- The Washington Times - Thursday, May 17, 2001

Though he will be leaving his post as FBI director shortly, Louis Freeh will not be able to depart before facing much-deserved tough questioning about his bureaus stupefyingly inept handling of the McVeigh case. Mr. Freeh is facing a congressional inquiry into how, exactly, some 3,100 documents relating to the McVeigh case that should have been made available to the convicted Oklahoma City bombers legal defense team were in fact not made available. The result is a delay in the scheduled execution of McVeigh for at least 30 days. Attorney General John Ashcroft announced the stay of execution properly so, given the circumstances late last week, as the magnitude of the FBIs blundering became apparent. The attorney general had little choice; to continue with the execution of McVeigh would have been improper. Still, the practical result of the delay is that the bombers victims must now wait another month at least for the justice they have sought for the past six years since the April 1995 bombing of the Alfred P. Murrah federal building. Worse, the legal wrangling may put off the execution longer, perhaps indefinitely. In effect, the FBI has given the mass-murdering McVeigh the means to continue his battle against the government by dragging out the legal process and keeping himself in the public eye for who-knows-how-much longer.
Lawmakers, naturally, are furious about this and intend to hold Mr. Freehs feet to the fire before he gets a chance to skeedadle out of town and make a comfy landing for himself in the lucrative private sector. It does not happen often these days that Senate Republicans and Democrats are in agreement, but this case has been egregious enough to bring the opposing sides together. "I dont know that we have ever been more concerned about the current state of affairs in that bureau as we are right now," said Democratic Sen. Tom Daschle of South Dakota. "I think he will be asked a lot of questions … the revelations are just another illustration of the problems that beset that agency," he added. Sen. Richard Durbin of Illinois, another Democratic lawmaker, has promised to announce plans to create a separate inspector general for the FBI to monitor its activities and establish more effective oversight and accountability. Republicans are rightly frustrated as well including Senate Judiciary Committee Chairman Sen. Orrin Hatch of Utah. He told the Associated Press that "Theres no question that these mistakes should not have been made in a high profile case or any case" and that while he does not personally hold outgoing Director Louis Freeh responsible, "the buck does stop at the top of the organization."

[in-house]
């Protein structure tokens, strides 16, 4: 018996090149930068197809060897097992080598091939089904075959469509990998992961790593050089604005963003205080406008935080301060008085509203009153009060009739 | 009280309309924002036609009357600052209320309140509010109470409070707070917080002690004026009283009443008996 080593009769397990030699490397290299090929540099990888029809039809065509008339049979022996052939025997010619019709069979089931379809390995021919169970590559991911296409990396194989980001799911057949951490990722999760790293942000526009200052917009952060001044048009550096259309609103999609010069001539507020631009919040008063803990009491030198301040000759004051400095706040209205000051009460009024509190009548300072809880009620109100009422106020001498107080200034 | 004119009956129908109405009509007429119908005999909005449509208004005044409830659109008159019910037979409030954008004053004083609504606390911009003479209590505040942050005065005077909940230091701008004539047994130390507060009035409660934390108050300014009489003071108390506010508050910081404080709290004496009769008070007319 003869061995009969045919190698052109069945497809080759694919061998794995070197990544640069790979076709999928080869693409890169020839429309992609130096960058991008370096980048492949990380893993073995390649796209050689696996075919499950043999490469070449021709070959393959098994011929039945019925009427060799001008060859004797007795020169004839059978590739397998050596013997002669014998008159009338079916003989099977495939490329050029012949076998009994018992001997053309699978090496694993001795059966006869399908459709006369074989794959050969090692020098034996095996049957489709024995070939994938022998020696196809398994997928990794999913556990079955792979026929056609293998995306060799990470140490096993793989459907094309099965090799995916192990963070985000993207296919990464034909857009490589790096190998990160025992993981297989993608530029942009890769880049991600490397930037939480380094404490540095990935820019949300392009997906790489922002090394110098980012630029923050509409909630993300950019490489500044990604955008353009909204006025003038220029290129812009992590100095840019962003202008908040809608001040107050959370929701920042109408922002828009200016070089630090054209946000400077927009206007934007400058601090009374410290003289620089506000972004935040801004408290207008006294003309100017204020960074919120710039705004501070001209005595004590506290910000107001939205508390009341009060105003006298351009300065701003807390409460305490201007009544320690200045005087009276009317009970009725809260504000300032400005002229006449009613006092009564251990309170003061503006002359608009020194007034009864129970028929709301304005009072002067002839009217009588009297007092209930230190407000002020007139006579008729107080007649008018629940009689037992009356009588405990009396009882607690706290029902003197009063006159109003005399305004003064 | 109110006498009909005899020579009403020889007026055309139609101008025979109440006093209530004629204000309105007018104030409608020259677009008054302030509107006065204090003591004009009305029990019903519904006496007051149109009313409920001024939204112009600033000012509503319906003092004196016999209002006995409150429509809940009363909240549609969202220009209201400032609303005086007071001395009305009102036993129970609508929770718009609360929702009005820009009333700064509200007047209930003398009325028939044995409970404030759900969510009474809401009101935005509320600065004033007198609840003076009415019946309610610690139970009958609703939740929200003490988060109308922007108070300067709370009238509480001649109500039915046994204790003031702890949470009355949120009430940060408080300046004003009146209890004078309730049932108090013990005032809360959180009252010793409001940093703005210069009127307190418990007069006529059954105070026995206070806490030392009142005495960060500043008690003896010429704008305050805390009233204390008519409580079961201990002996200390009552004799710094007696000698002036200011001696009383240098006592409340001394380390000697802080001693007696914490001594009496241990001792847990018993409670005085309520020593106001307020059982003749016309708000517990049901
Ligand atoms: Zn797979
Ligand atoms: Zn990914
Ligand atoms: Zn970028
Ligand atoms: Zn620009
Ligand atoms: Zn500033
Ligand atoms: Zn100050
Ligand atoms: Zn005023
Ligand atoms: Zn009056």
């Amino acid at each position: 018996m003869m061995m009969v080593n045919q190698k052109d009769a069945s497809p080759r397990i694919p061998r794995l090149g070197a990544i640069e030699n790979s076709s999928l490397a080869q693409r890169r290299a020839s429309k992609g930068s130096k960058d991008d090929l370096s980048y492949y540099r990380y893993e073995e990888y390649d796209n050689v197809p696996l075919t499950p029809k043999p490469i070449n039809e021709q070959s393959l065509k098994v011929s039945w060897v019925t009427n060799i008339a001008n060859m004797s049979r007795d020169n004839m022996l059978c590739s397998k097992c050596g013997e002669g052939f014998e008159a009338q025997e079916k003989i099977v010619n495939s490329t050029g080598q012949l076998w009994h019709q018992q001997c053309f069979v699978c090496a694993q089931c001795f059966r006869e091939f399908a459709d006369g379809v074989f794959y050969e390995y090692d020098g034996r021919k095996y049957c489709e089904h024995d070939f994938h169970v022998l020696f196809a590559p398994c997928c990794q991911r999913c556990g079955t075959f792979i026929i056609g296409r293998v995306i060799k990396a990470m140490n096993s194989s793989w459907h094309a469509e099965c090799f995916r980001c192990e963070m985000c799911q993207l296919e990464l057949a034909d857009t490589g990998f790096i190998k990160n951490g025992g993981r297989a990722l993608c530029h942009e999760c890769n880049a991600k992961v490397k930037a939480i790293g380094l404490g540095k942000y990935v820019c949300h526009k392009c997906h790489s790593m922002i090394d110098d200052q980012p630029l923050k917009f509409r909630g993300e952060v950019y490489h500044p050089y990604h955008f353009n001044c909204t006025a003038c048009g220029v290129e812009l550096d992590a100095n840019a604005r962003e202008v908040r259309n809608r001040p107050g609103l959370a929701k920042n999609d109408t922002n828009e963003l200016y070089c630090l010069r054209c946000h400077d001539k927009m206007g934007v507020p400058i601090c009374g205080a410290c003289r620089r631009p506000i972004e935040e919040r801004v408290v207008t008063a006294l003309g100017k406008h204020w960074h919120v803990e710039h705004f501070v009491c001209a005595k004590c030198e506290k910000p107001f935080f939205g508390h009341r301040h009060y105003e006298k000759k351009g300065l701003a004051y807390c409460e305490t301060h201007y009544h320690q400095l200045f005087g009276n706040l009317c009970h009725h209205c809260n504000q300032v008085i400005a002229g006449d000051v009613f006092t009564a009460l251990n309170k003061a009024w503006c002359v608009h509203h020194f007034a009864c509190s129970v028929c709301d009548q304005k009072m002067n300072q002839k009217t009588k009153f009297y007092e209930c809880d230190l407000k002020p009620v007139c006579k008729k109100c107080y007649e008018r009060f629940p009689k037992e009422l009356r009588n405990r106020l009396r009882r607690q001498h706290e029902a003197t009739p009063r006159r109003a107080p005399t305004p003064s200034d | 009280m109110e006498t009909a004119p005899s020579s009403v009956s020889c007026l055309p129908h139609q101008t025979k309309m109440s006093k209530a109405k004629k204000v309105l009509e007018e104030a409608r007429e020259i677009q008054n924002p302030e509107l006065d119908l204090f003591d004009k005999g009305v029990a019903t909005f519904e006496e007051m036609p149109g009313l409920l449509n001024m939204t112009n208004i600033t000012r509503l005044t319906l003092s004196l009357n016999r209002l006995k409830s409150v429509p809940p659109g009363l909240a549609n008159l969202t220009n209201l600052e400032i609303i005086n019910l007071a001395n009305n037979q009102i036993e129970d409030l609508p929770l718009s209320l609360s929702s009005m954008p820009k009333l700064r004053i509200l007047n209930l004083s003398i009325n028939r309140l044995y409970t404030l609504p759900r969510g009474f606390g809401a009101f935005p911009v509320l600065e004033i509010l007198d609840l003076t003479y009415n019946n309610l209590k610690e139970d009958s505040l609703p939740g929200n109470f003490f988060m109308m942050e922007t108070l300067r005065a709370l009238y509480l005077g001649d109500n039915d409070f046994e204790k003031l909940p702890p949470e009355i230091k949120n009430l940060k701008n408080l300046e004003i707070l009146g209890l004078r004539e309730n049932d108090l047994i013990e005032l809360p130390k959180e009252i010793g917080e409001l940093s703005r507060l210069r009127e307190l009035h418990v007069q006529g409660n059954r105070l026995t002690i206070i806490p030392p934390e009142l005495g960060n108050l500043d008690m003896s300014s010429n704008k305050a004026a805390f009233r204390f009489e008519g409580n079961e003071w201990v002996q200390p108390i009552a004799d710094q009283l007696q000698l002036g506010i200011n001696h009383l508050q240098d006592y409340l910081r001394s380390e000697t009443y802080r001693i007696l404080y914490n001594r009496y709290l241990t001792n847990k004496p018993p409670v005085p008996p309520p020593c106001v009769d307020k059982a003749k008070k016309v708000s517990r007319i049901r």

Mr. Hatch is right the buck should stop with Mr. Freeh. Americans have a right to expect a higher standard from the nations premier law-enforcement agency, and Mr. Freeh has some serious explaining to do.

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